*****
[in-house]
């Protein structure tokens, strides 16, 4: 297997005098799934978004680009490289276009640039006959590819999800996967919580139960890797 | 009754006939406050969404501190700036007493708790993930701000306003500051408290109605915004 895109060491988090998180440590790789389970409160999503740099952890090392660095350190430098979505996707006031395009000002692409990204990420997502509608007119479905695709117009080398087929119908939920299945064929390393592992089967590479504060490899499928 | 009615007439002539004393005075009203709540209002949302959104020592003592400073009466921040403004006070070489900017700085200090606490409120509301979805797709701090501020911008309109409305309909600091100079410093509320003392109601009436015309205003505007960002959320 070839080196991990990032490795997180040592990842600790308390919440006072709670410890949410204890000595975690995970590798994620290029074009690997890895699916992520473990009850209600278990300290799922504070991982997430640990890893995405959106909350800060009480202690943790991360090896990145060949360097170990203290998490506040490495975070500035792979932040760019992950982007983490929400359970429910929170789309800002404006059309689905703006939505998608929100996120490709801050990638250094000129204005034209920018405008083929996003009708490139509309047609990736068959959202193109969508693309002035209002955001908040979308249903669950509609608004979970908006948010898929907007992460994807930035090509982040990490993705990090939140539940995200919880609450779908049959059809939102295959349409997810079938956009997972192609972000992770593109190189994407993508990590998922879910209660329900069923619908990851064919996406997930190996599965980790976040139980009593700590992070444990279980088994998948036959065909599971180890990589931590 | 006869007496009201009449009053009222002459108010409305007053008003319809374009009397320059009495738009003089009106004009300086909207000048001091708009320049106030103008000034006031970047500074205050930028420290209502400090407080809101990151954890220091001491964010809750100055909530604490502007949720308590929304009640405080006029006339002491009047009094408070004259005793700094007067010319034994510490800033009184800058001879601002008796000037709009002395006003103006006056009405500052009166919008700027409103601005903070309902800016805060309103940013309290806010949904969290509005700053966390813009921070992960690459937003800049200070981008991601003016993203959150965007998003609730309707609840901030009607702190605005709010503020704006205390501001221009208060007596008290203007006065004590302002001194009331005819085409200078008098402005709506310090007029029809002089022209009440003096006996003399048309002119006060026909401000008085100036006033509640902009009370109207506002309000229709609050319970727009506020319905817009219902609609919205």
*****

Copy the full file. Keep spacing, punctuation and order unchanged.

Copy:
[in-house]
């Protein structure tokens, strides 16, 4: 297997005098799934978004680009490289276009640039006959590819999800996967919580139960890797 | 009754006939406050969404501190700036007493708790993930701000306003500051408290109605915004 895109060491988090998180440590790789389970409160999503740099952890090392660095350190430098979505996707006031395009000002692409990204990420997502509608007119479905695709117009080398087929119908939920299945064929390393592992089967590479504060490899499928 | 009615007439002539004393005075009203709540209002949302959104020592003592400073009466921040403004006070070489900017700085200090606490409120509301979805797709701090501020911008309109409305309909600091100079410093509320003392109601009436015309205003505007960002959320 070839080196991990990032490795997180040592990842600790308390919440006072709670410890949410204890000595975690995970590798994620290029074009690997890895699916992520473990009850209600278990300290799922504070991982997430640990890893995405959106909350800060009480202690943790991360090896990145060949360097170990203290998490506040490495975070500035792979932040760019992950982007983490929400359970429910929170789309800002404006059309689905703006939505998608929100996120490709801050990638250094000129204005034209920018405008083929996003009708490139509309047609990736068959959202193109969508693309002035209002955001908040979308249903669950509609608004979970908006948010898929907007992460994807930035090509982040990490993705990090939140539940995200919880609450779908049959059809939102295959349409997810079938956009997972192609972000992770593109190189994407993508990590998922879910209660329900069923619908990851064919996406997930190996599965980790976040139980009593700590992070444990279980088994998948036959065909599971180890990589931590 | 006869007496009201009449009053009222002459108010409305007053008003319809374009009397320059009495738009003089009106004009300086909207000048001091708009320049106030103008000034006031970047500074205050930028420290209502400090407080809101990151954890220091001491964010809750100055909530604490502007949720308590929304009640405080006029006339002491009047009094408070004259005793700094007067010319034994510490800033009184800058001879601002008796000037709009002395006003103006006056009405500052009166919008700027409103601005903070309902800016805060309103940013309290806010949904969290509005700053966390813009921070992960690459937003800049200070981008991601003016993203959150965007998003609730309707609840901030009607702190605005709010503020704006205390501001221009208060007596008290203007006065004590302002001194009331005819085409200078008098402005709506310090007029029809002089022209009440003096006996003399048309002119006060026909401000008085100036006033509640902009009370109207506002309000229709609050319970727009506020319905817009219902609609919205």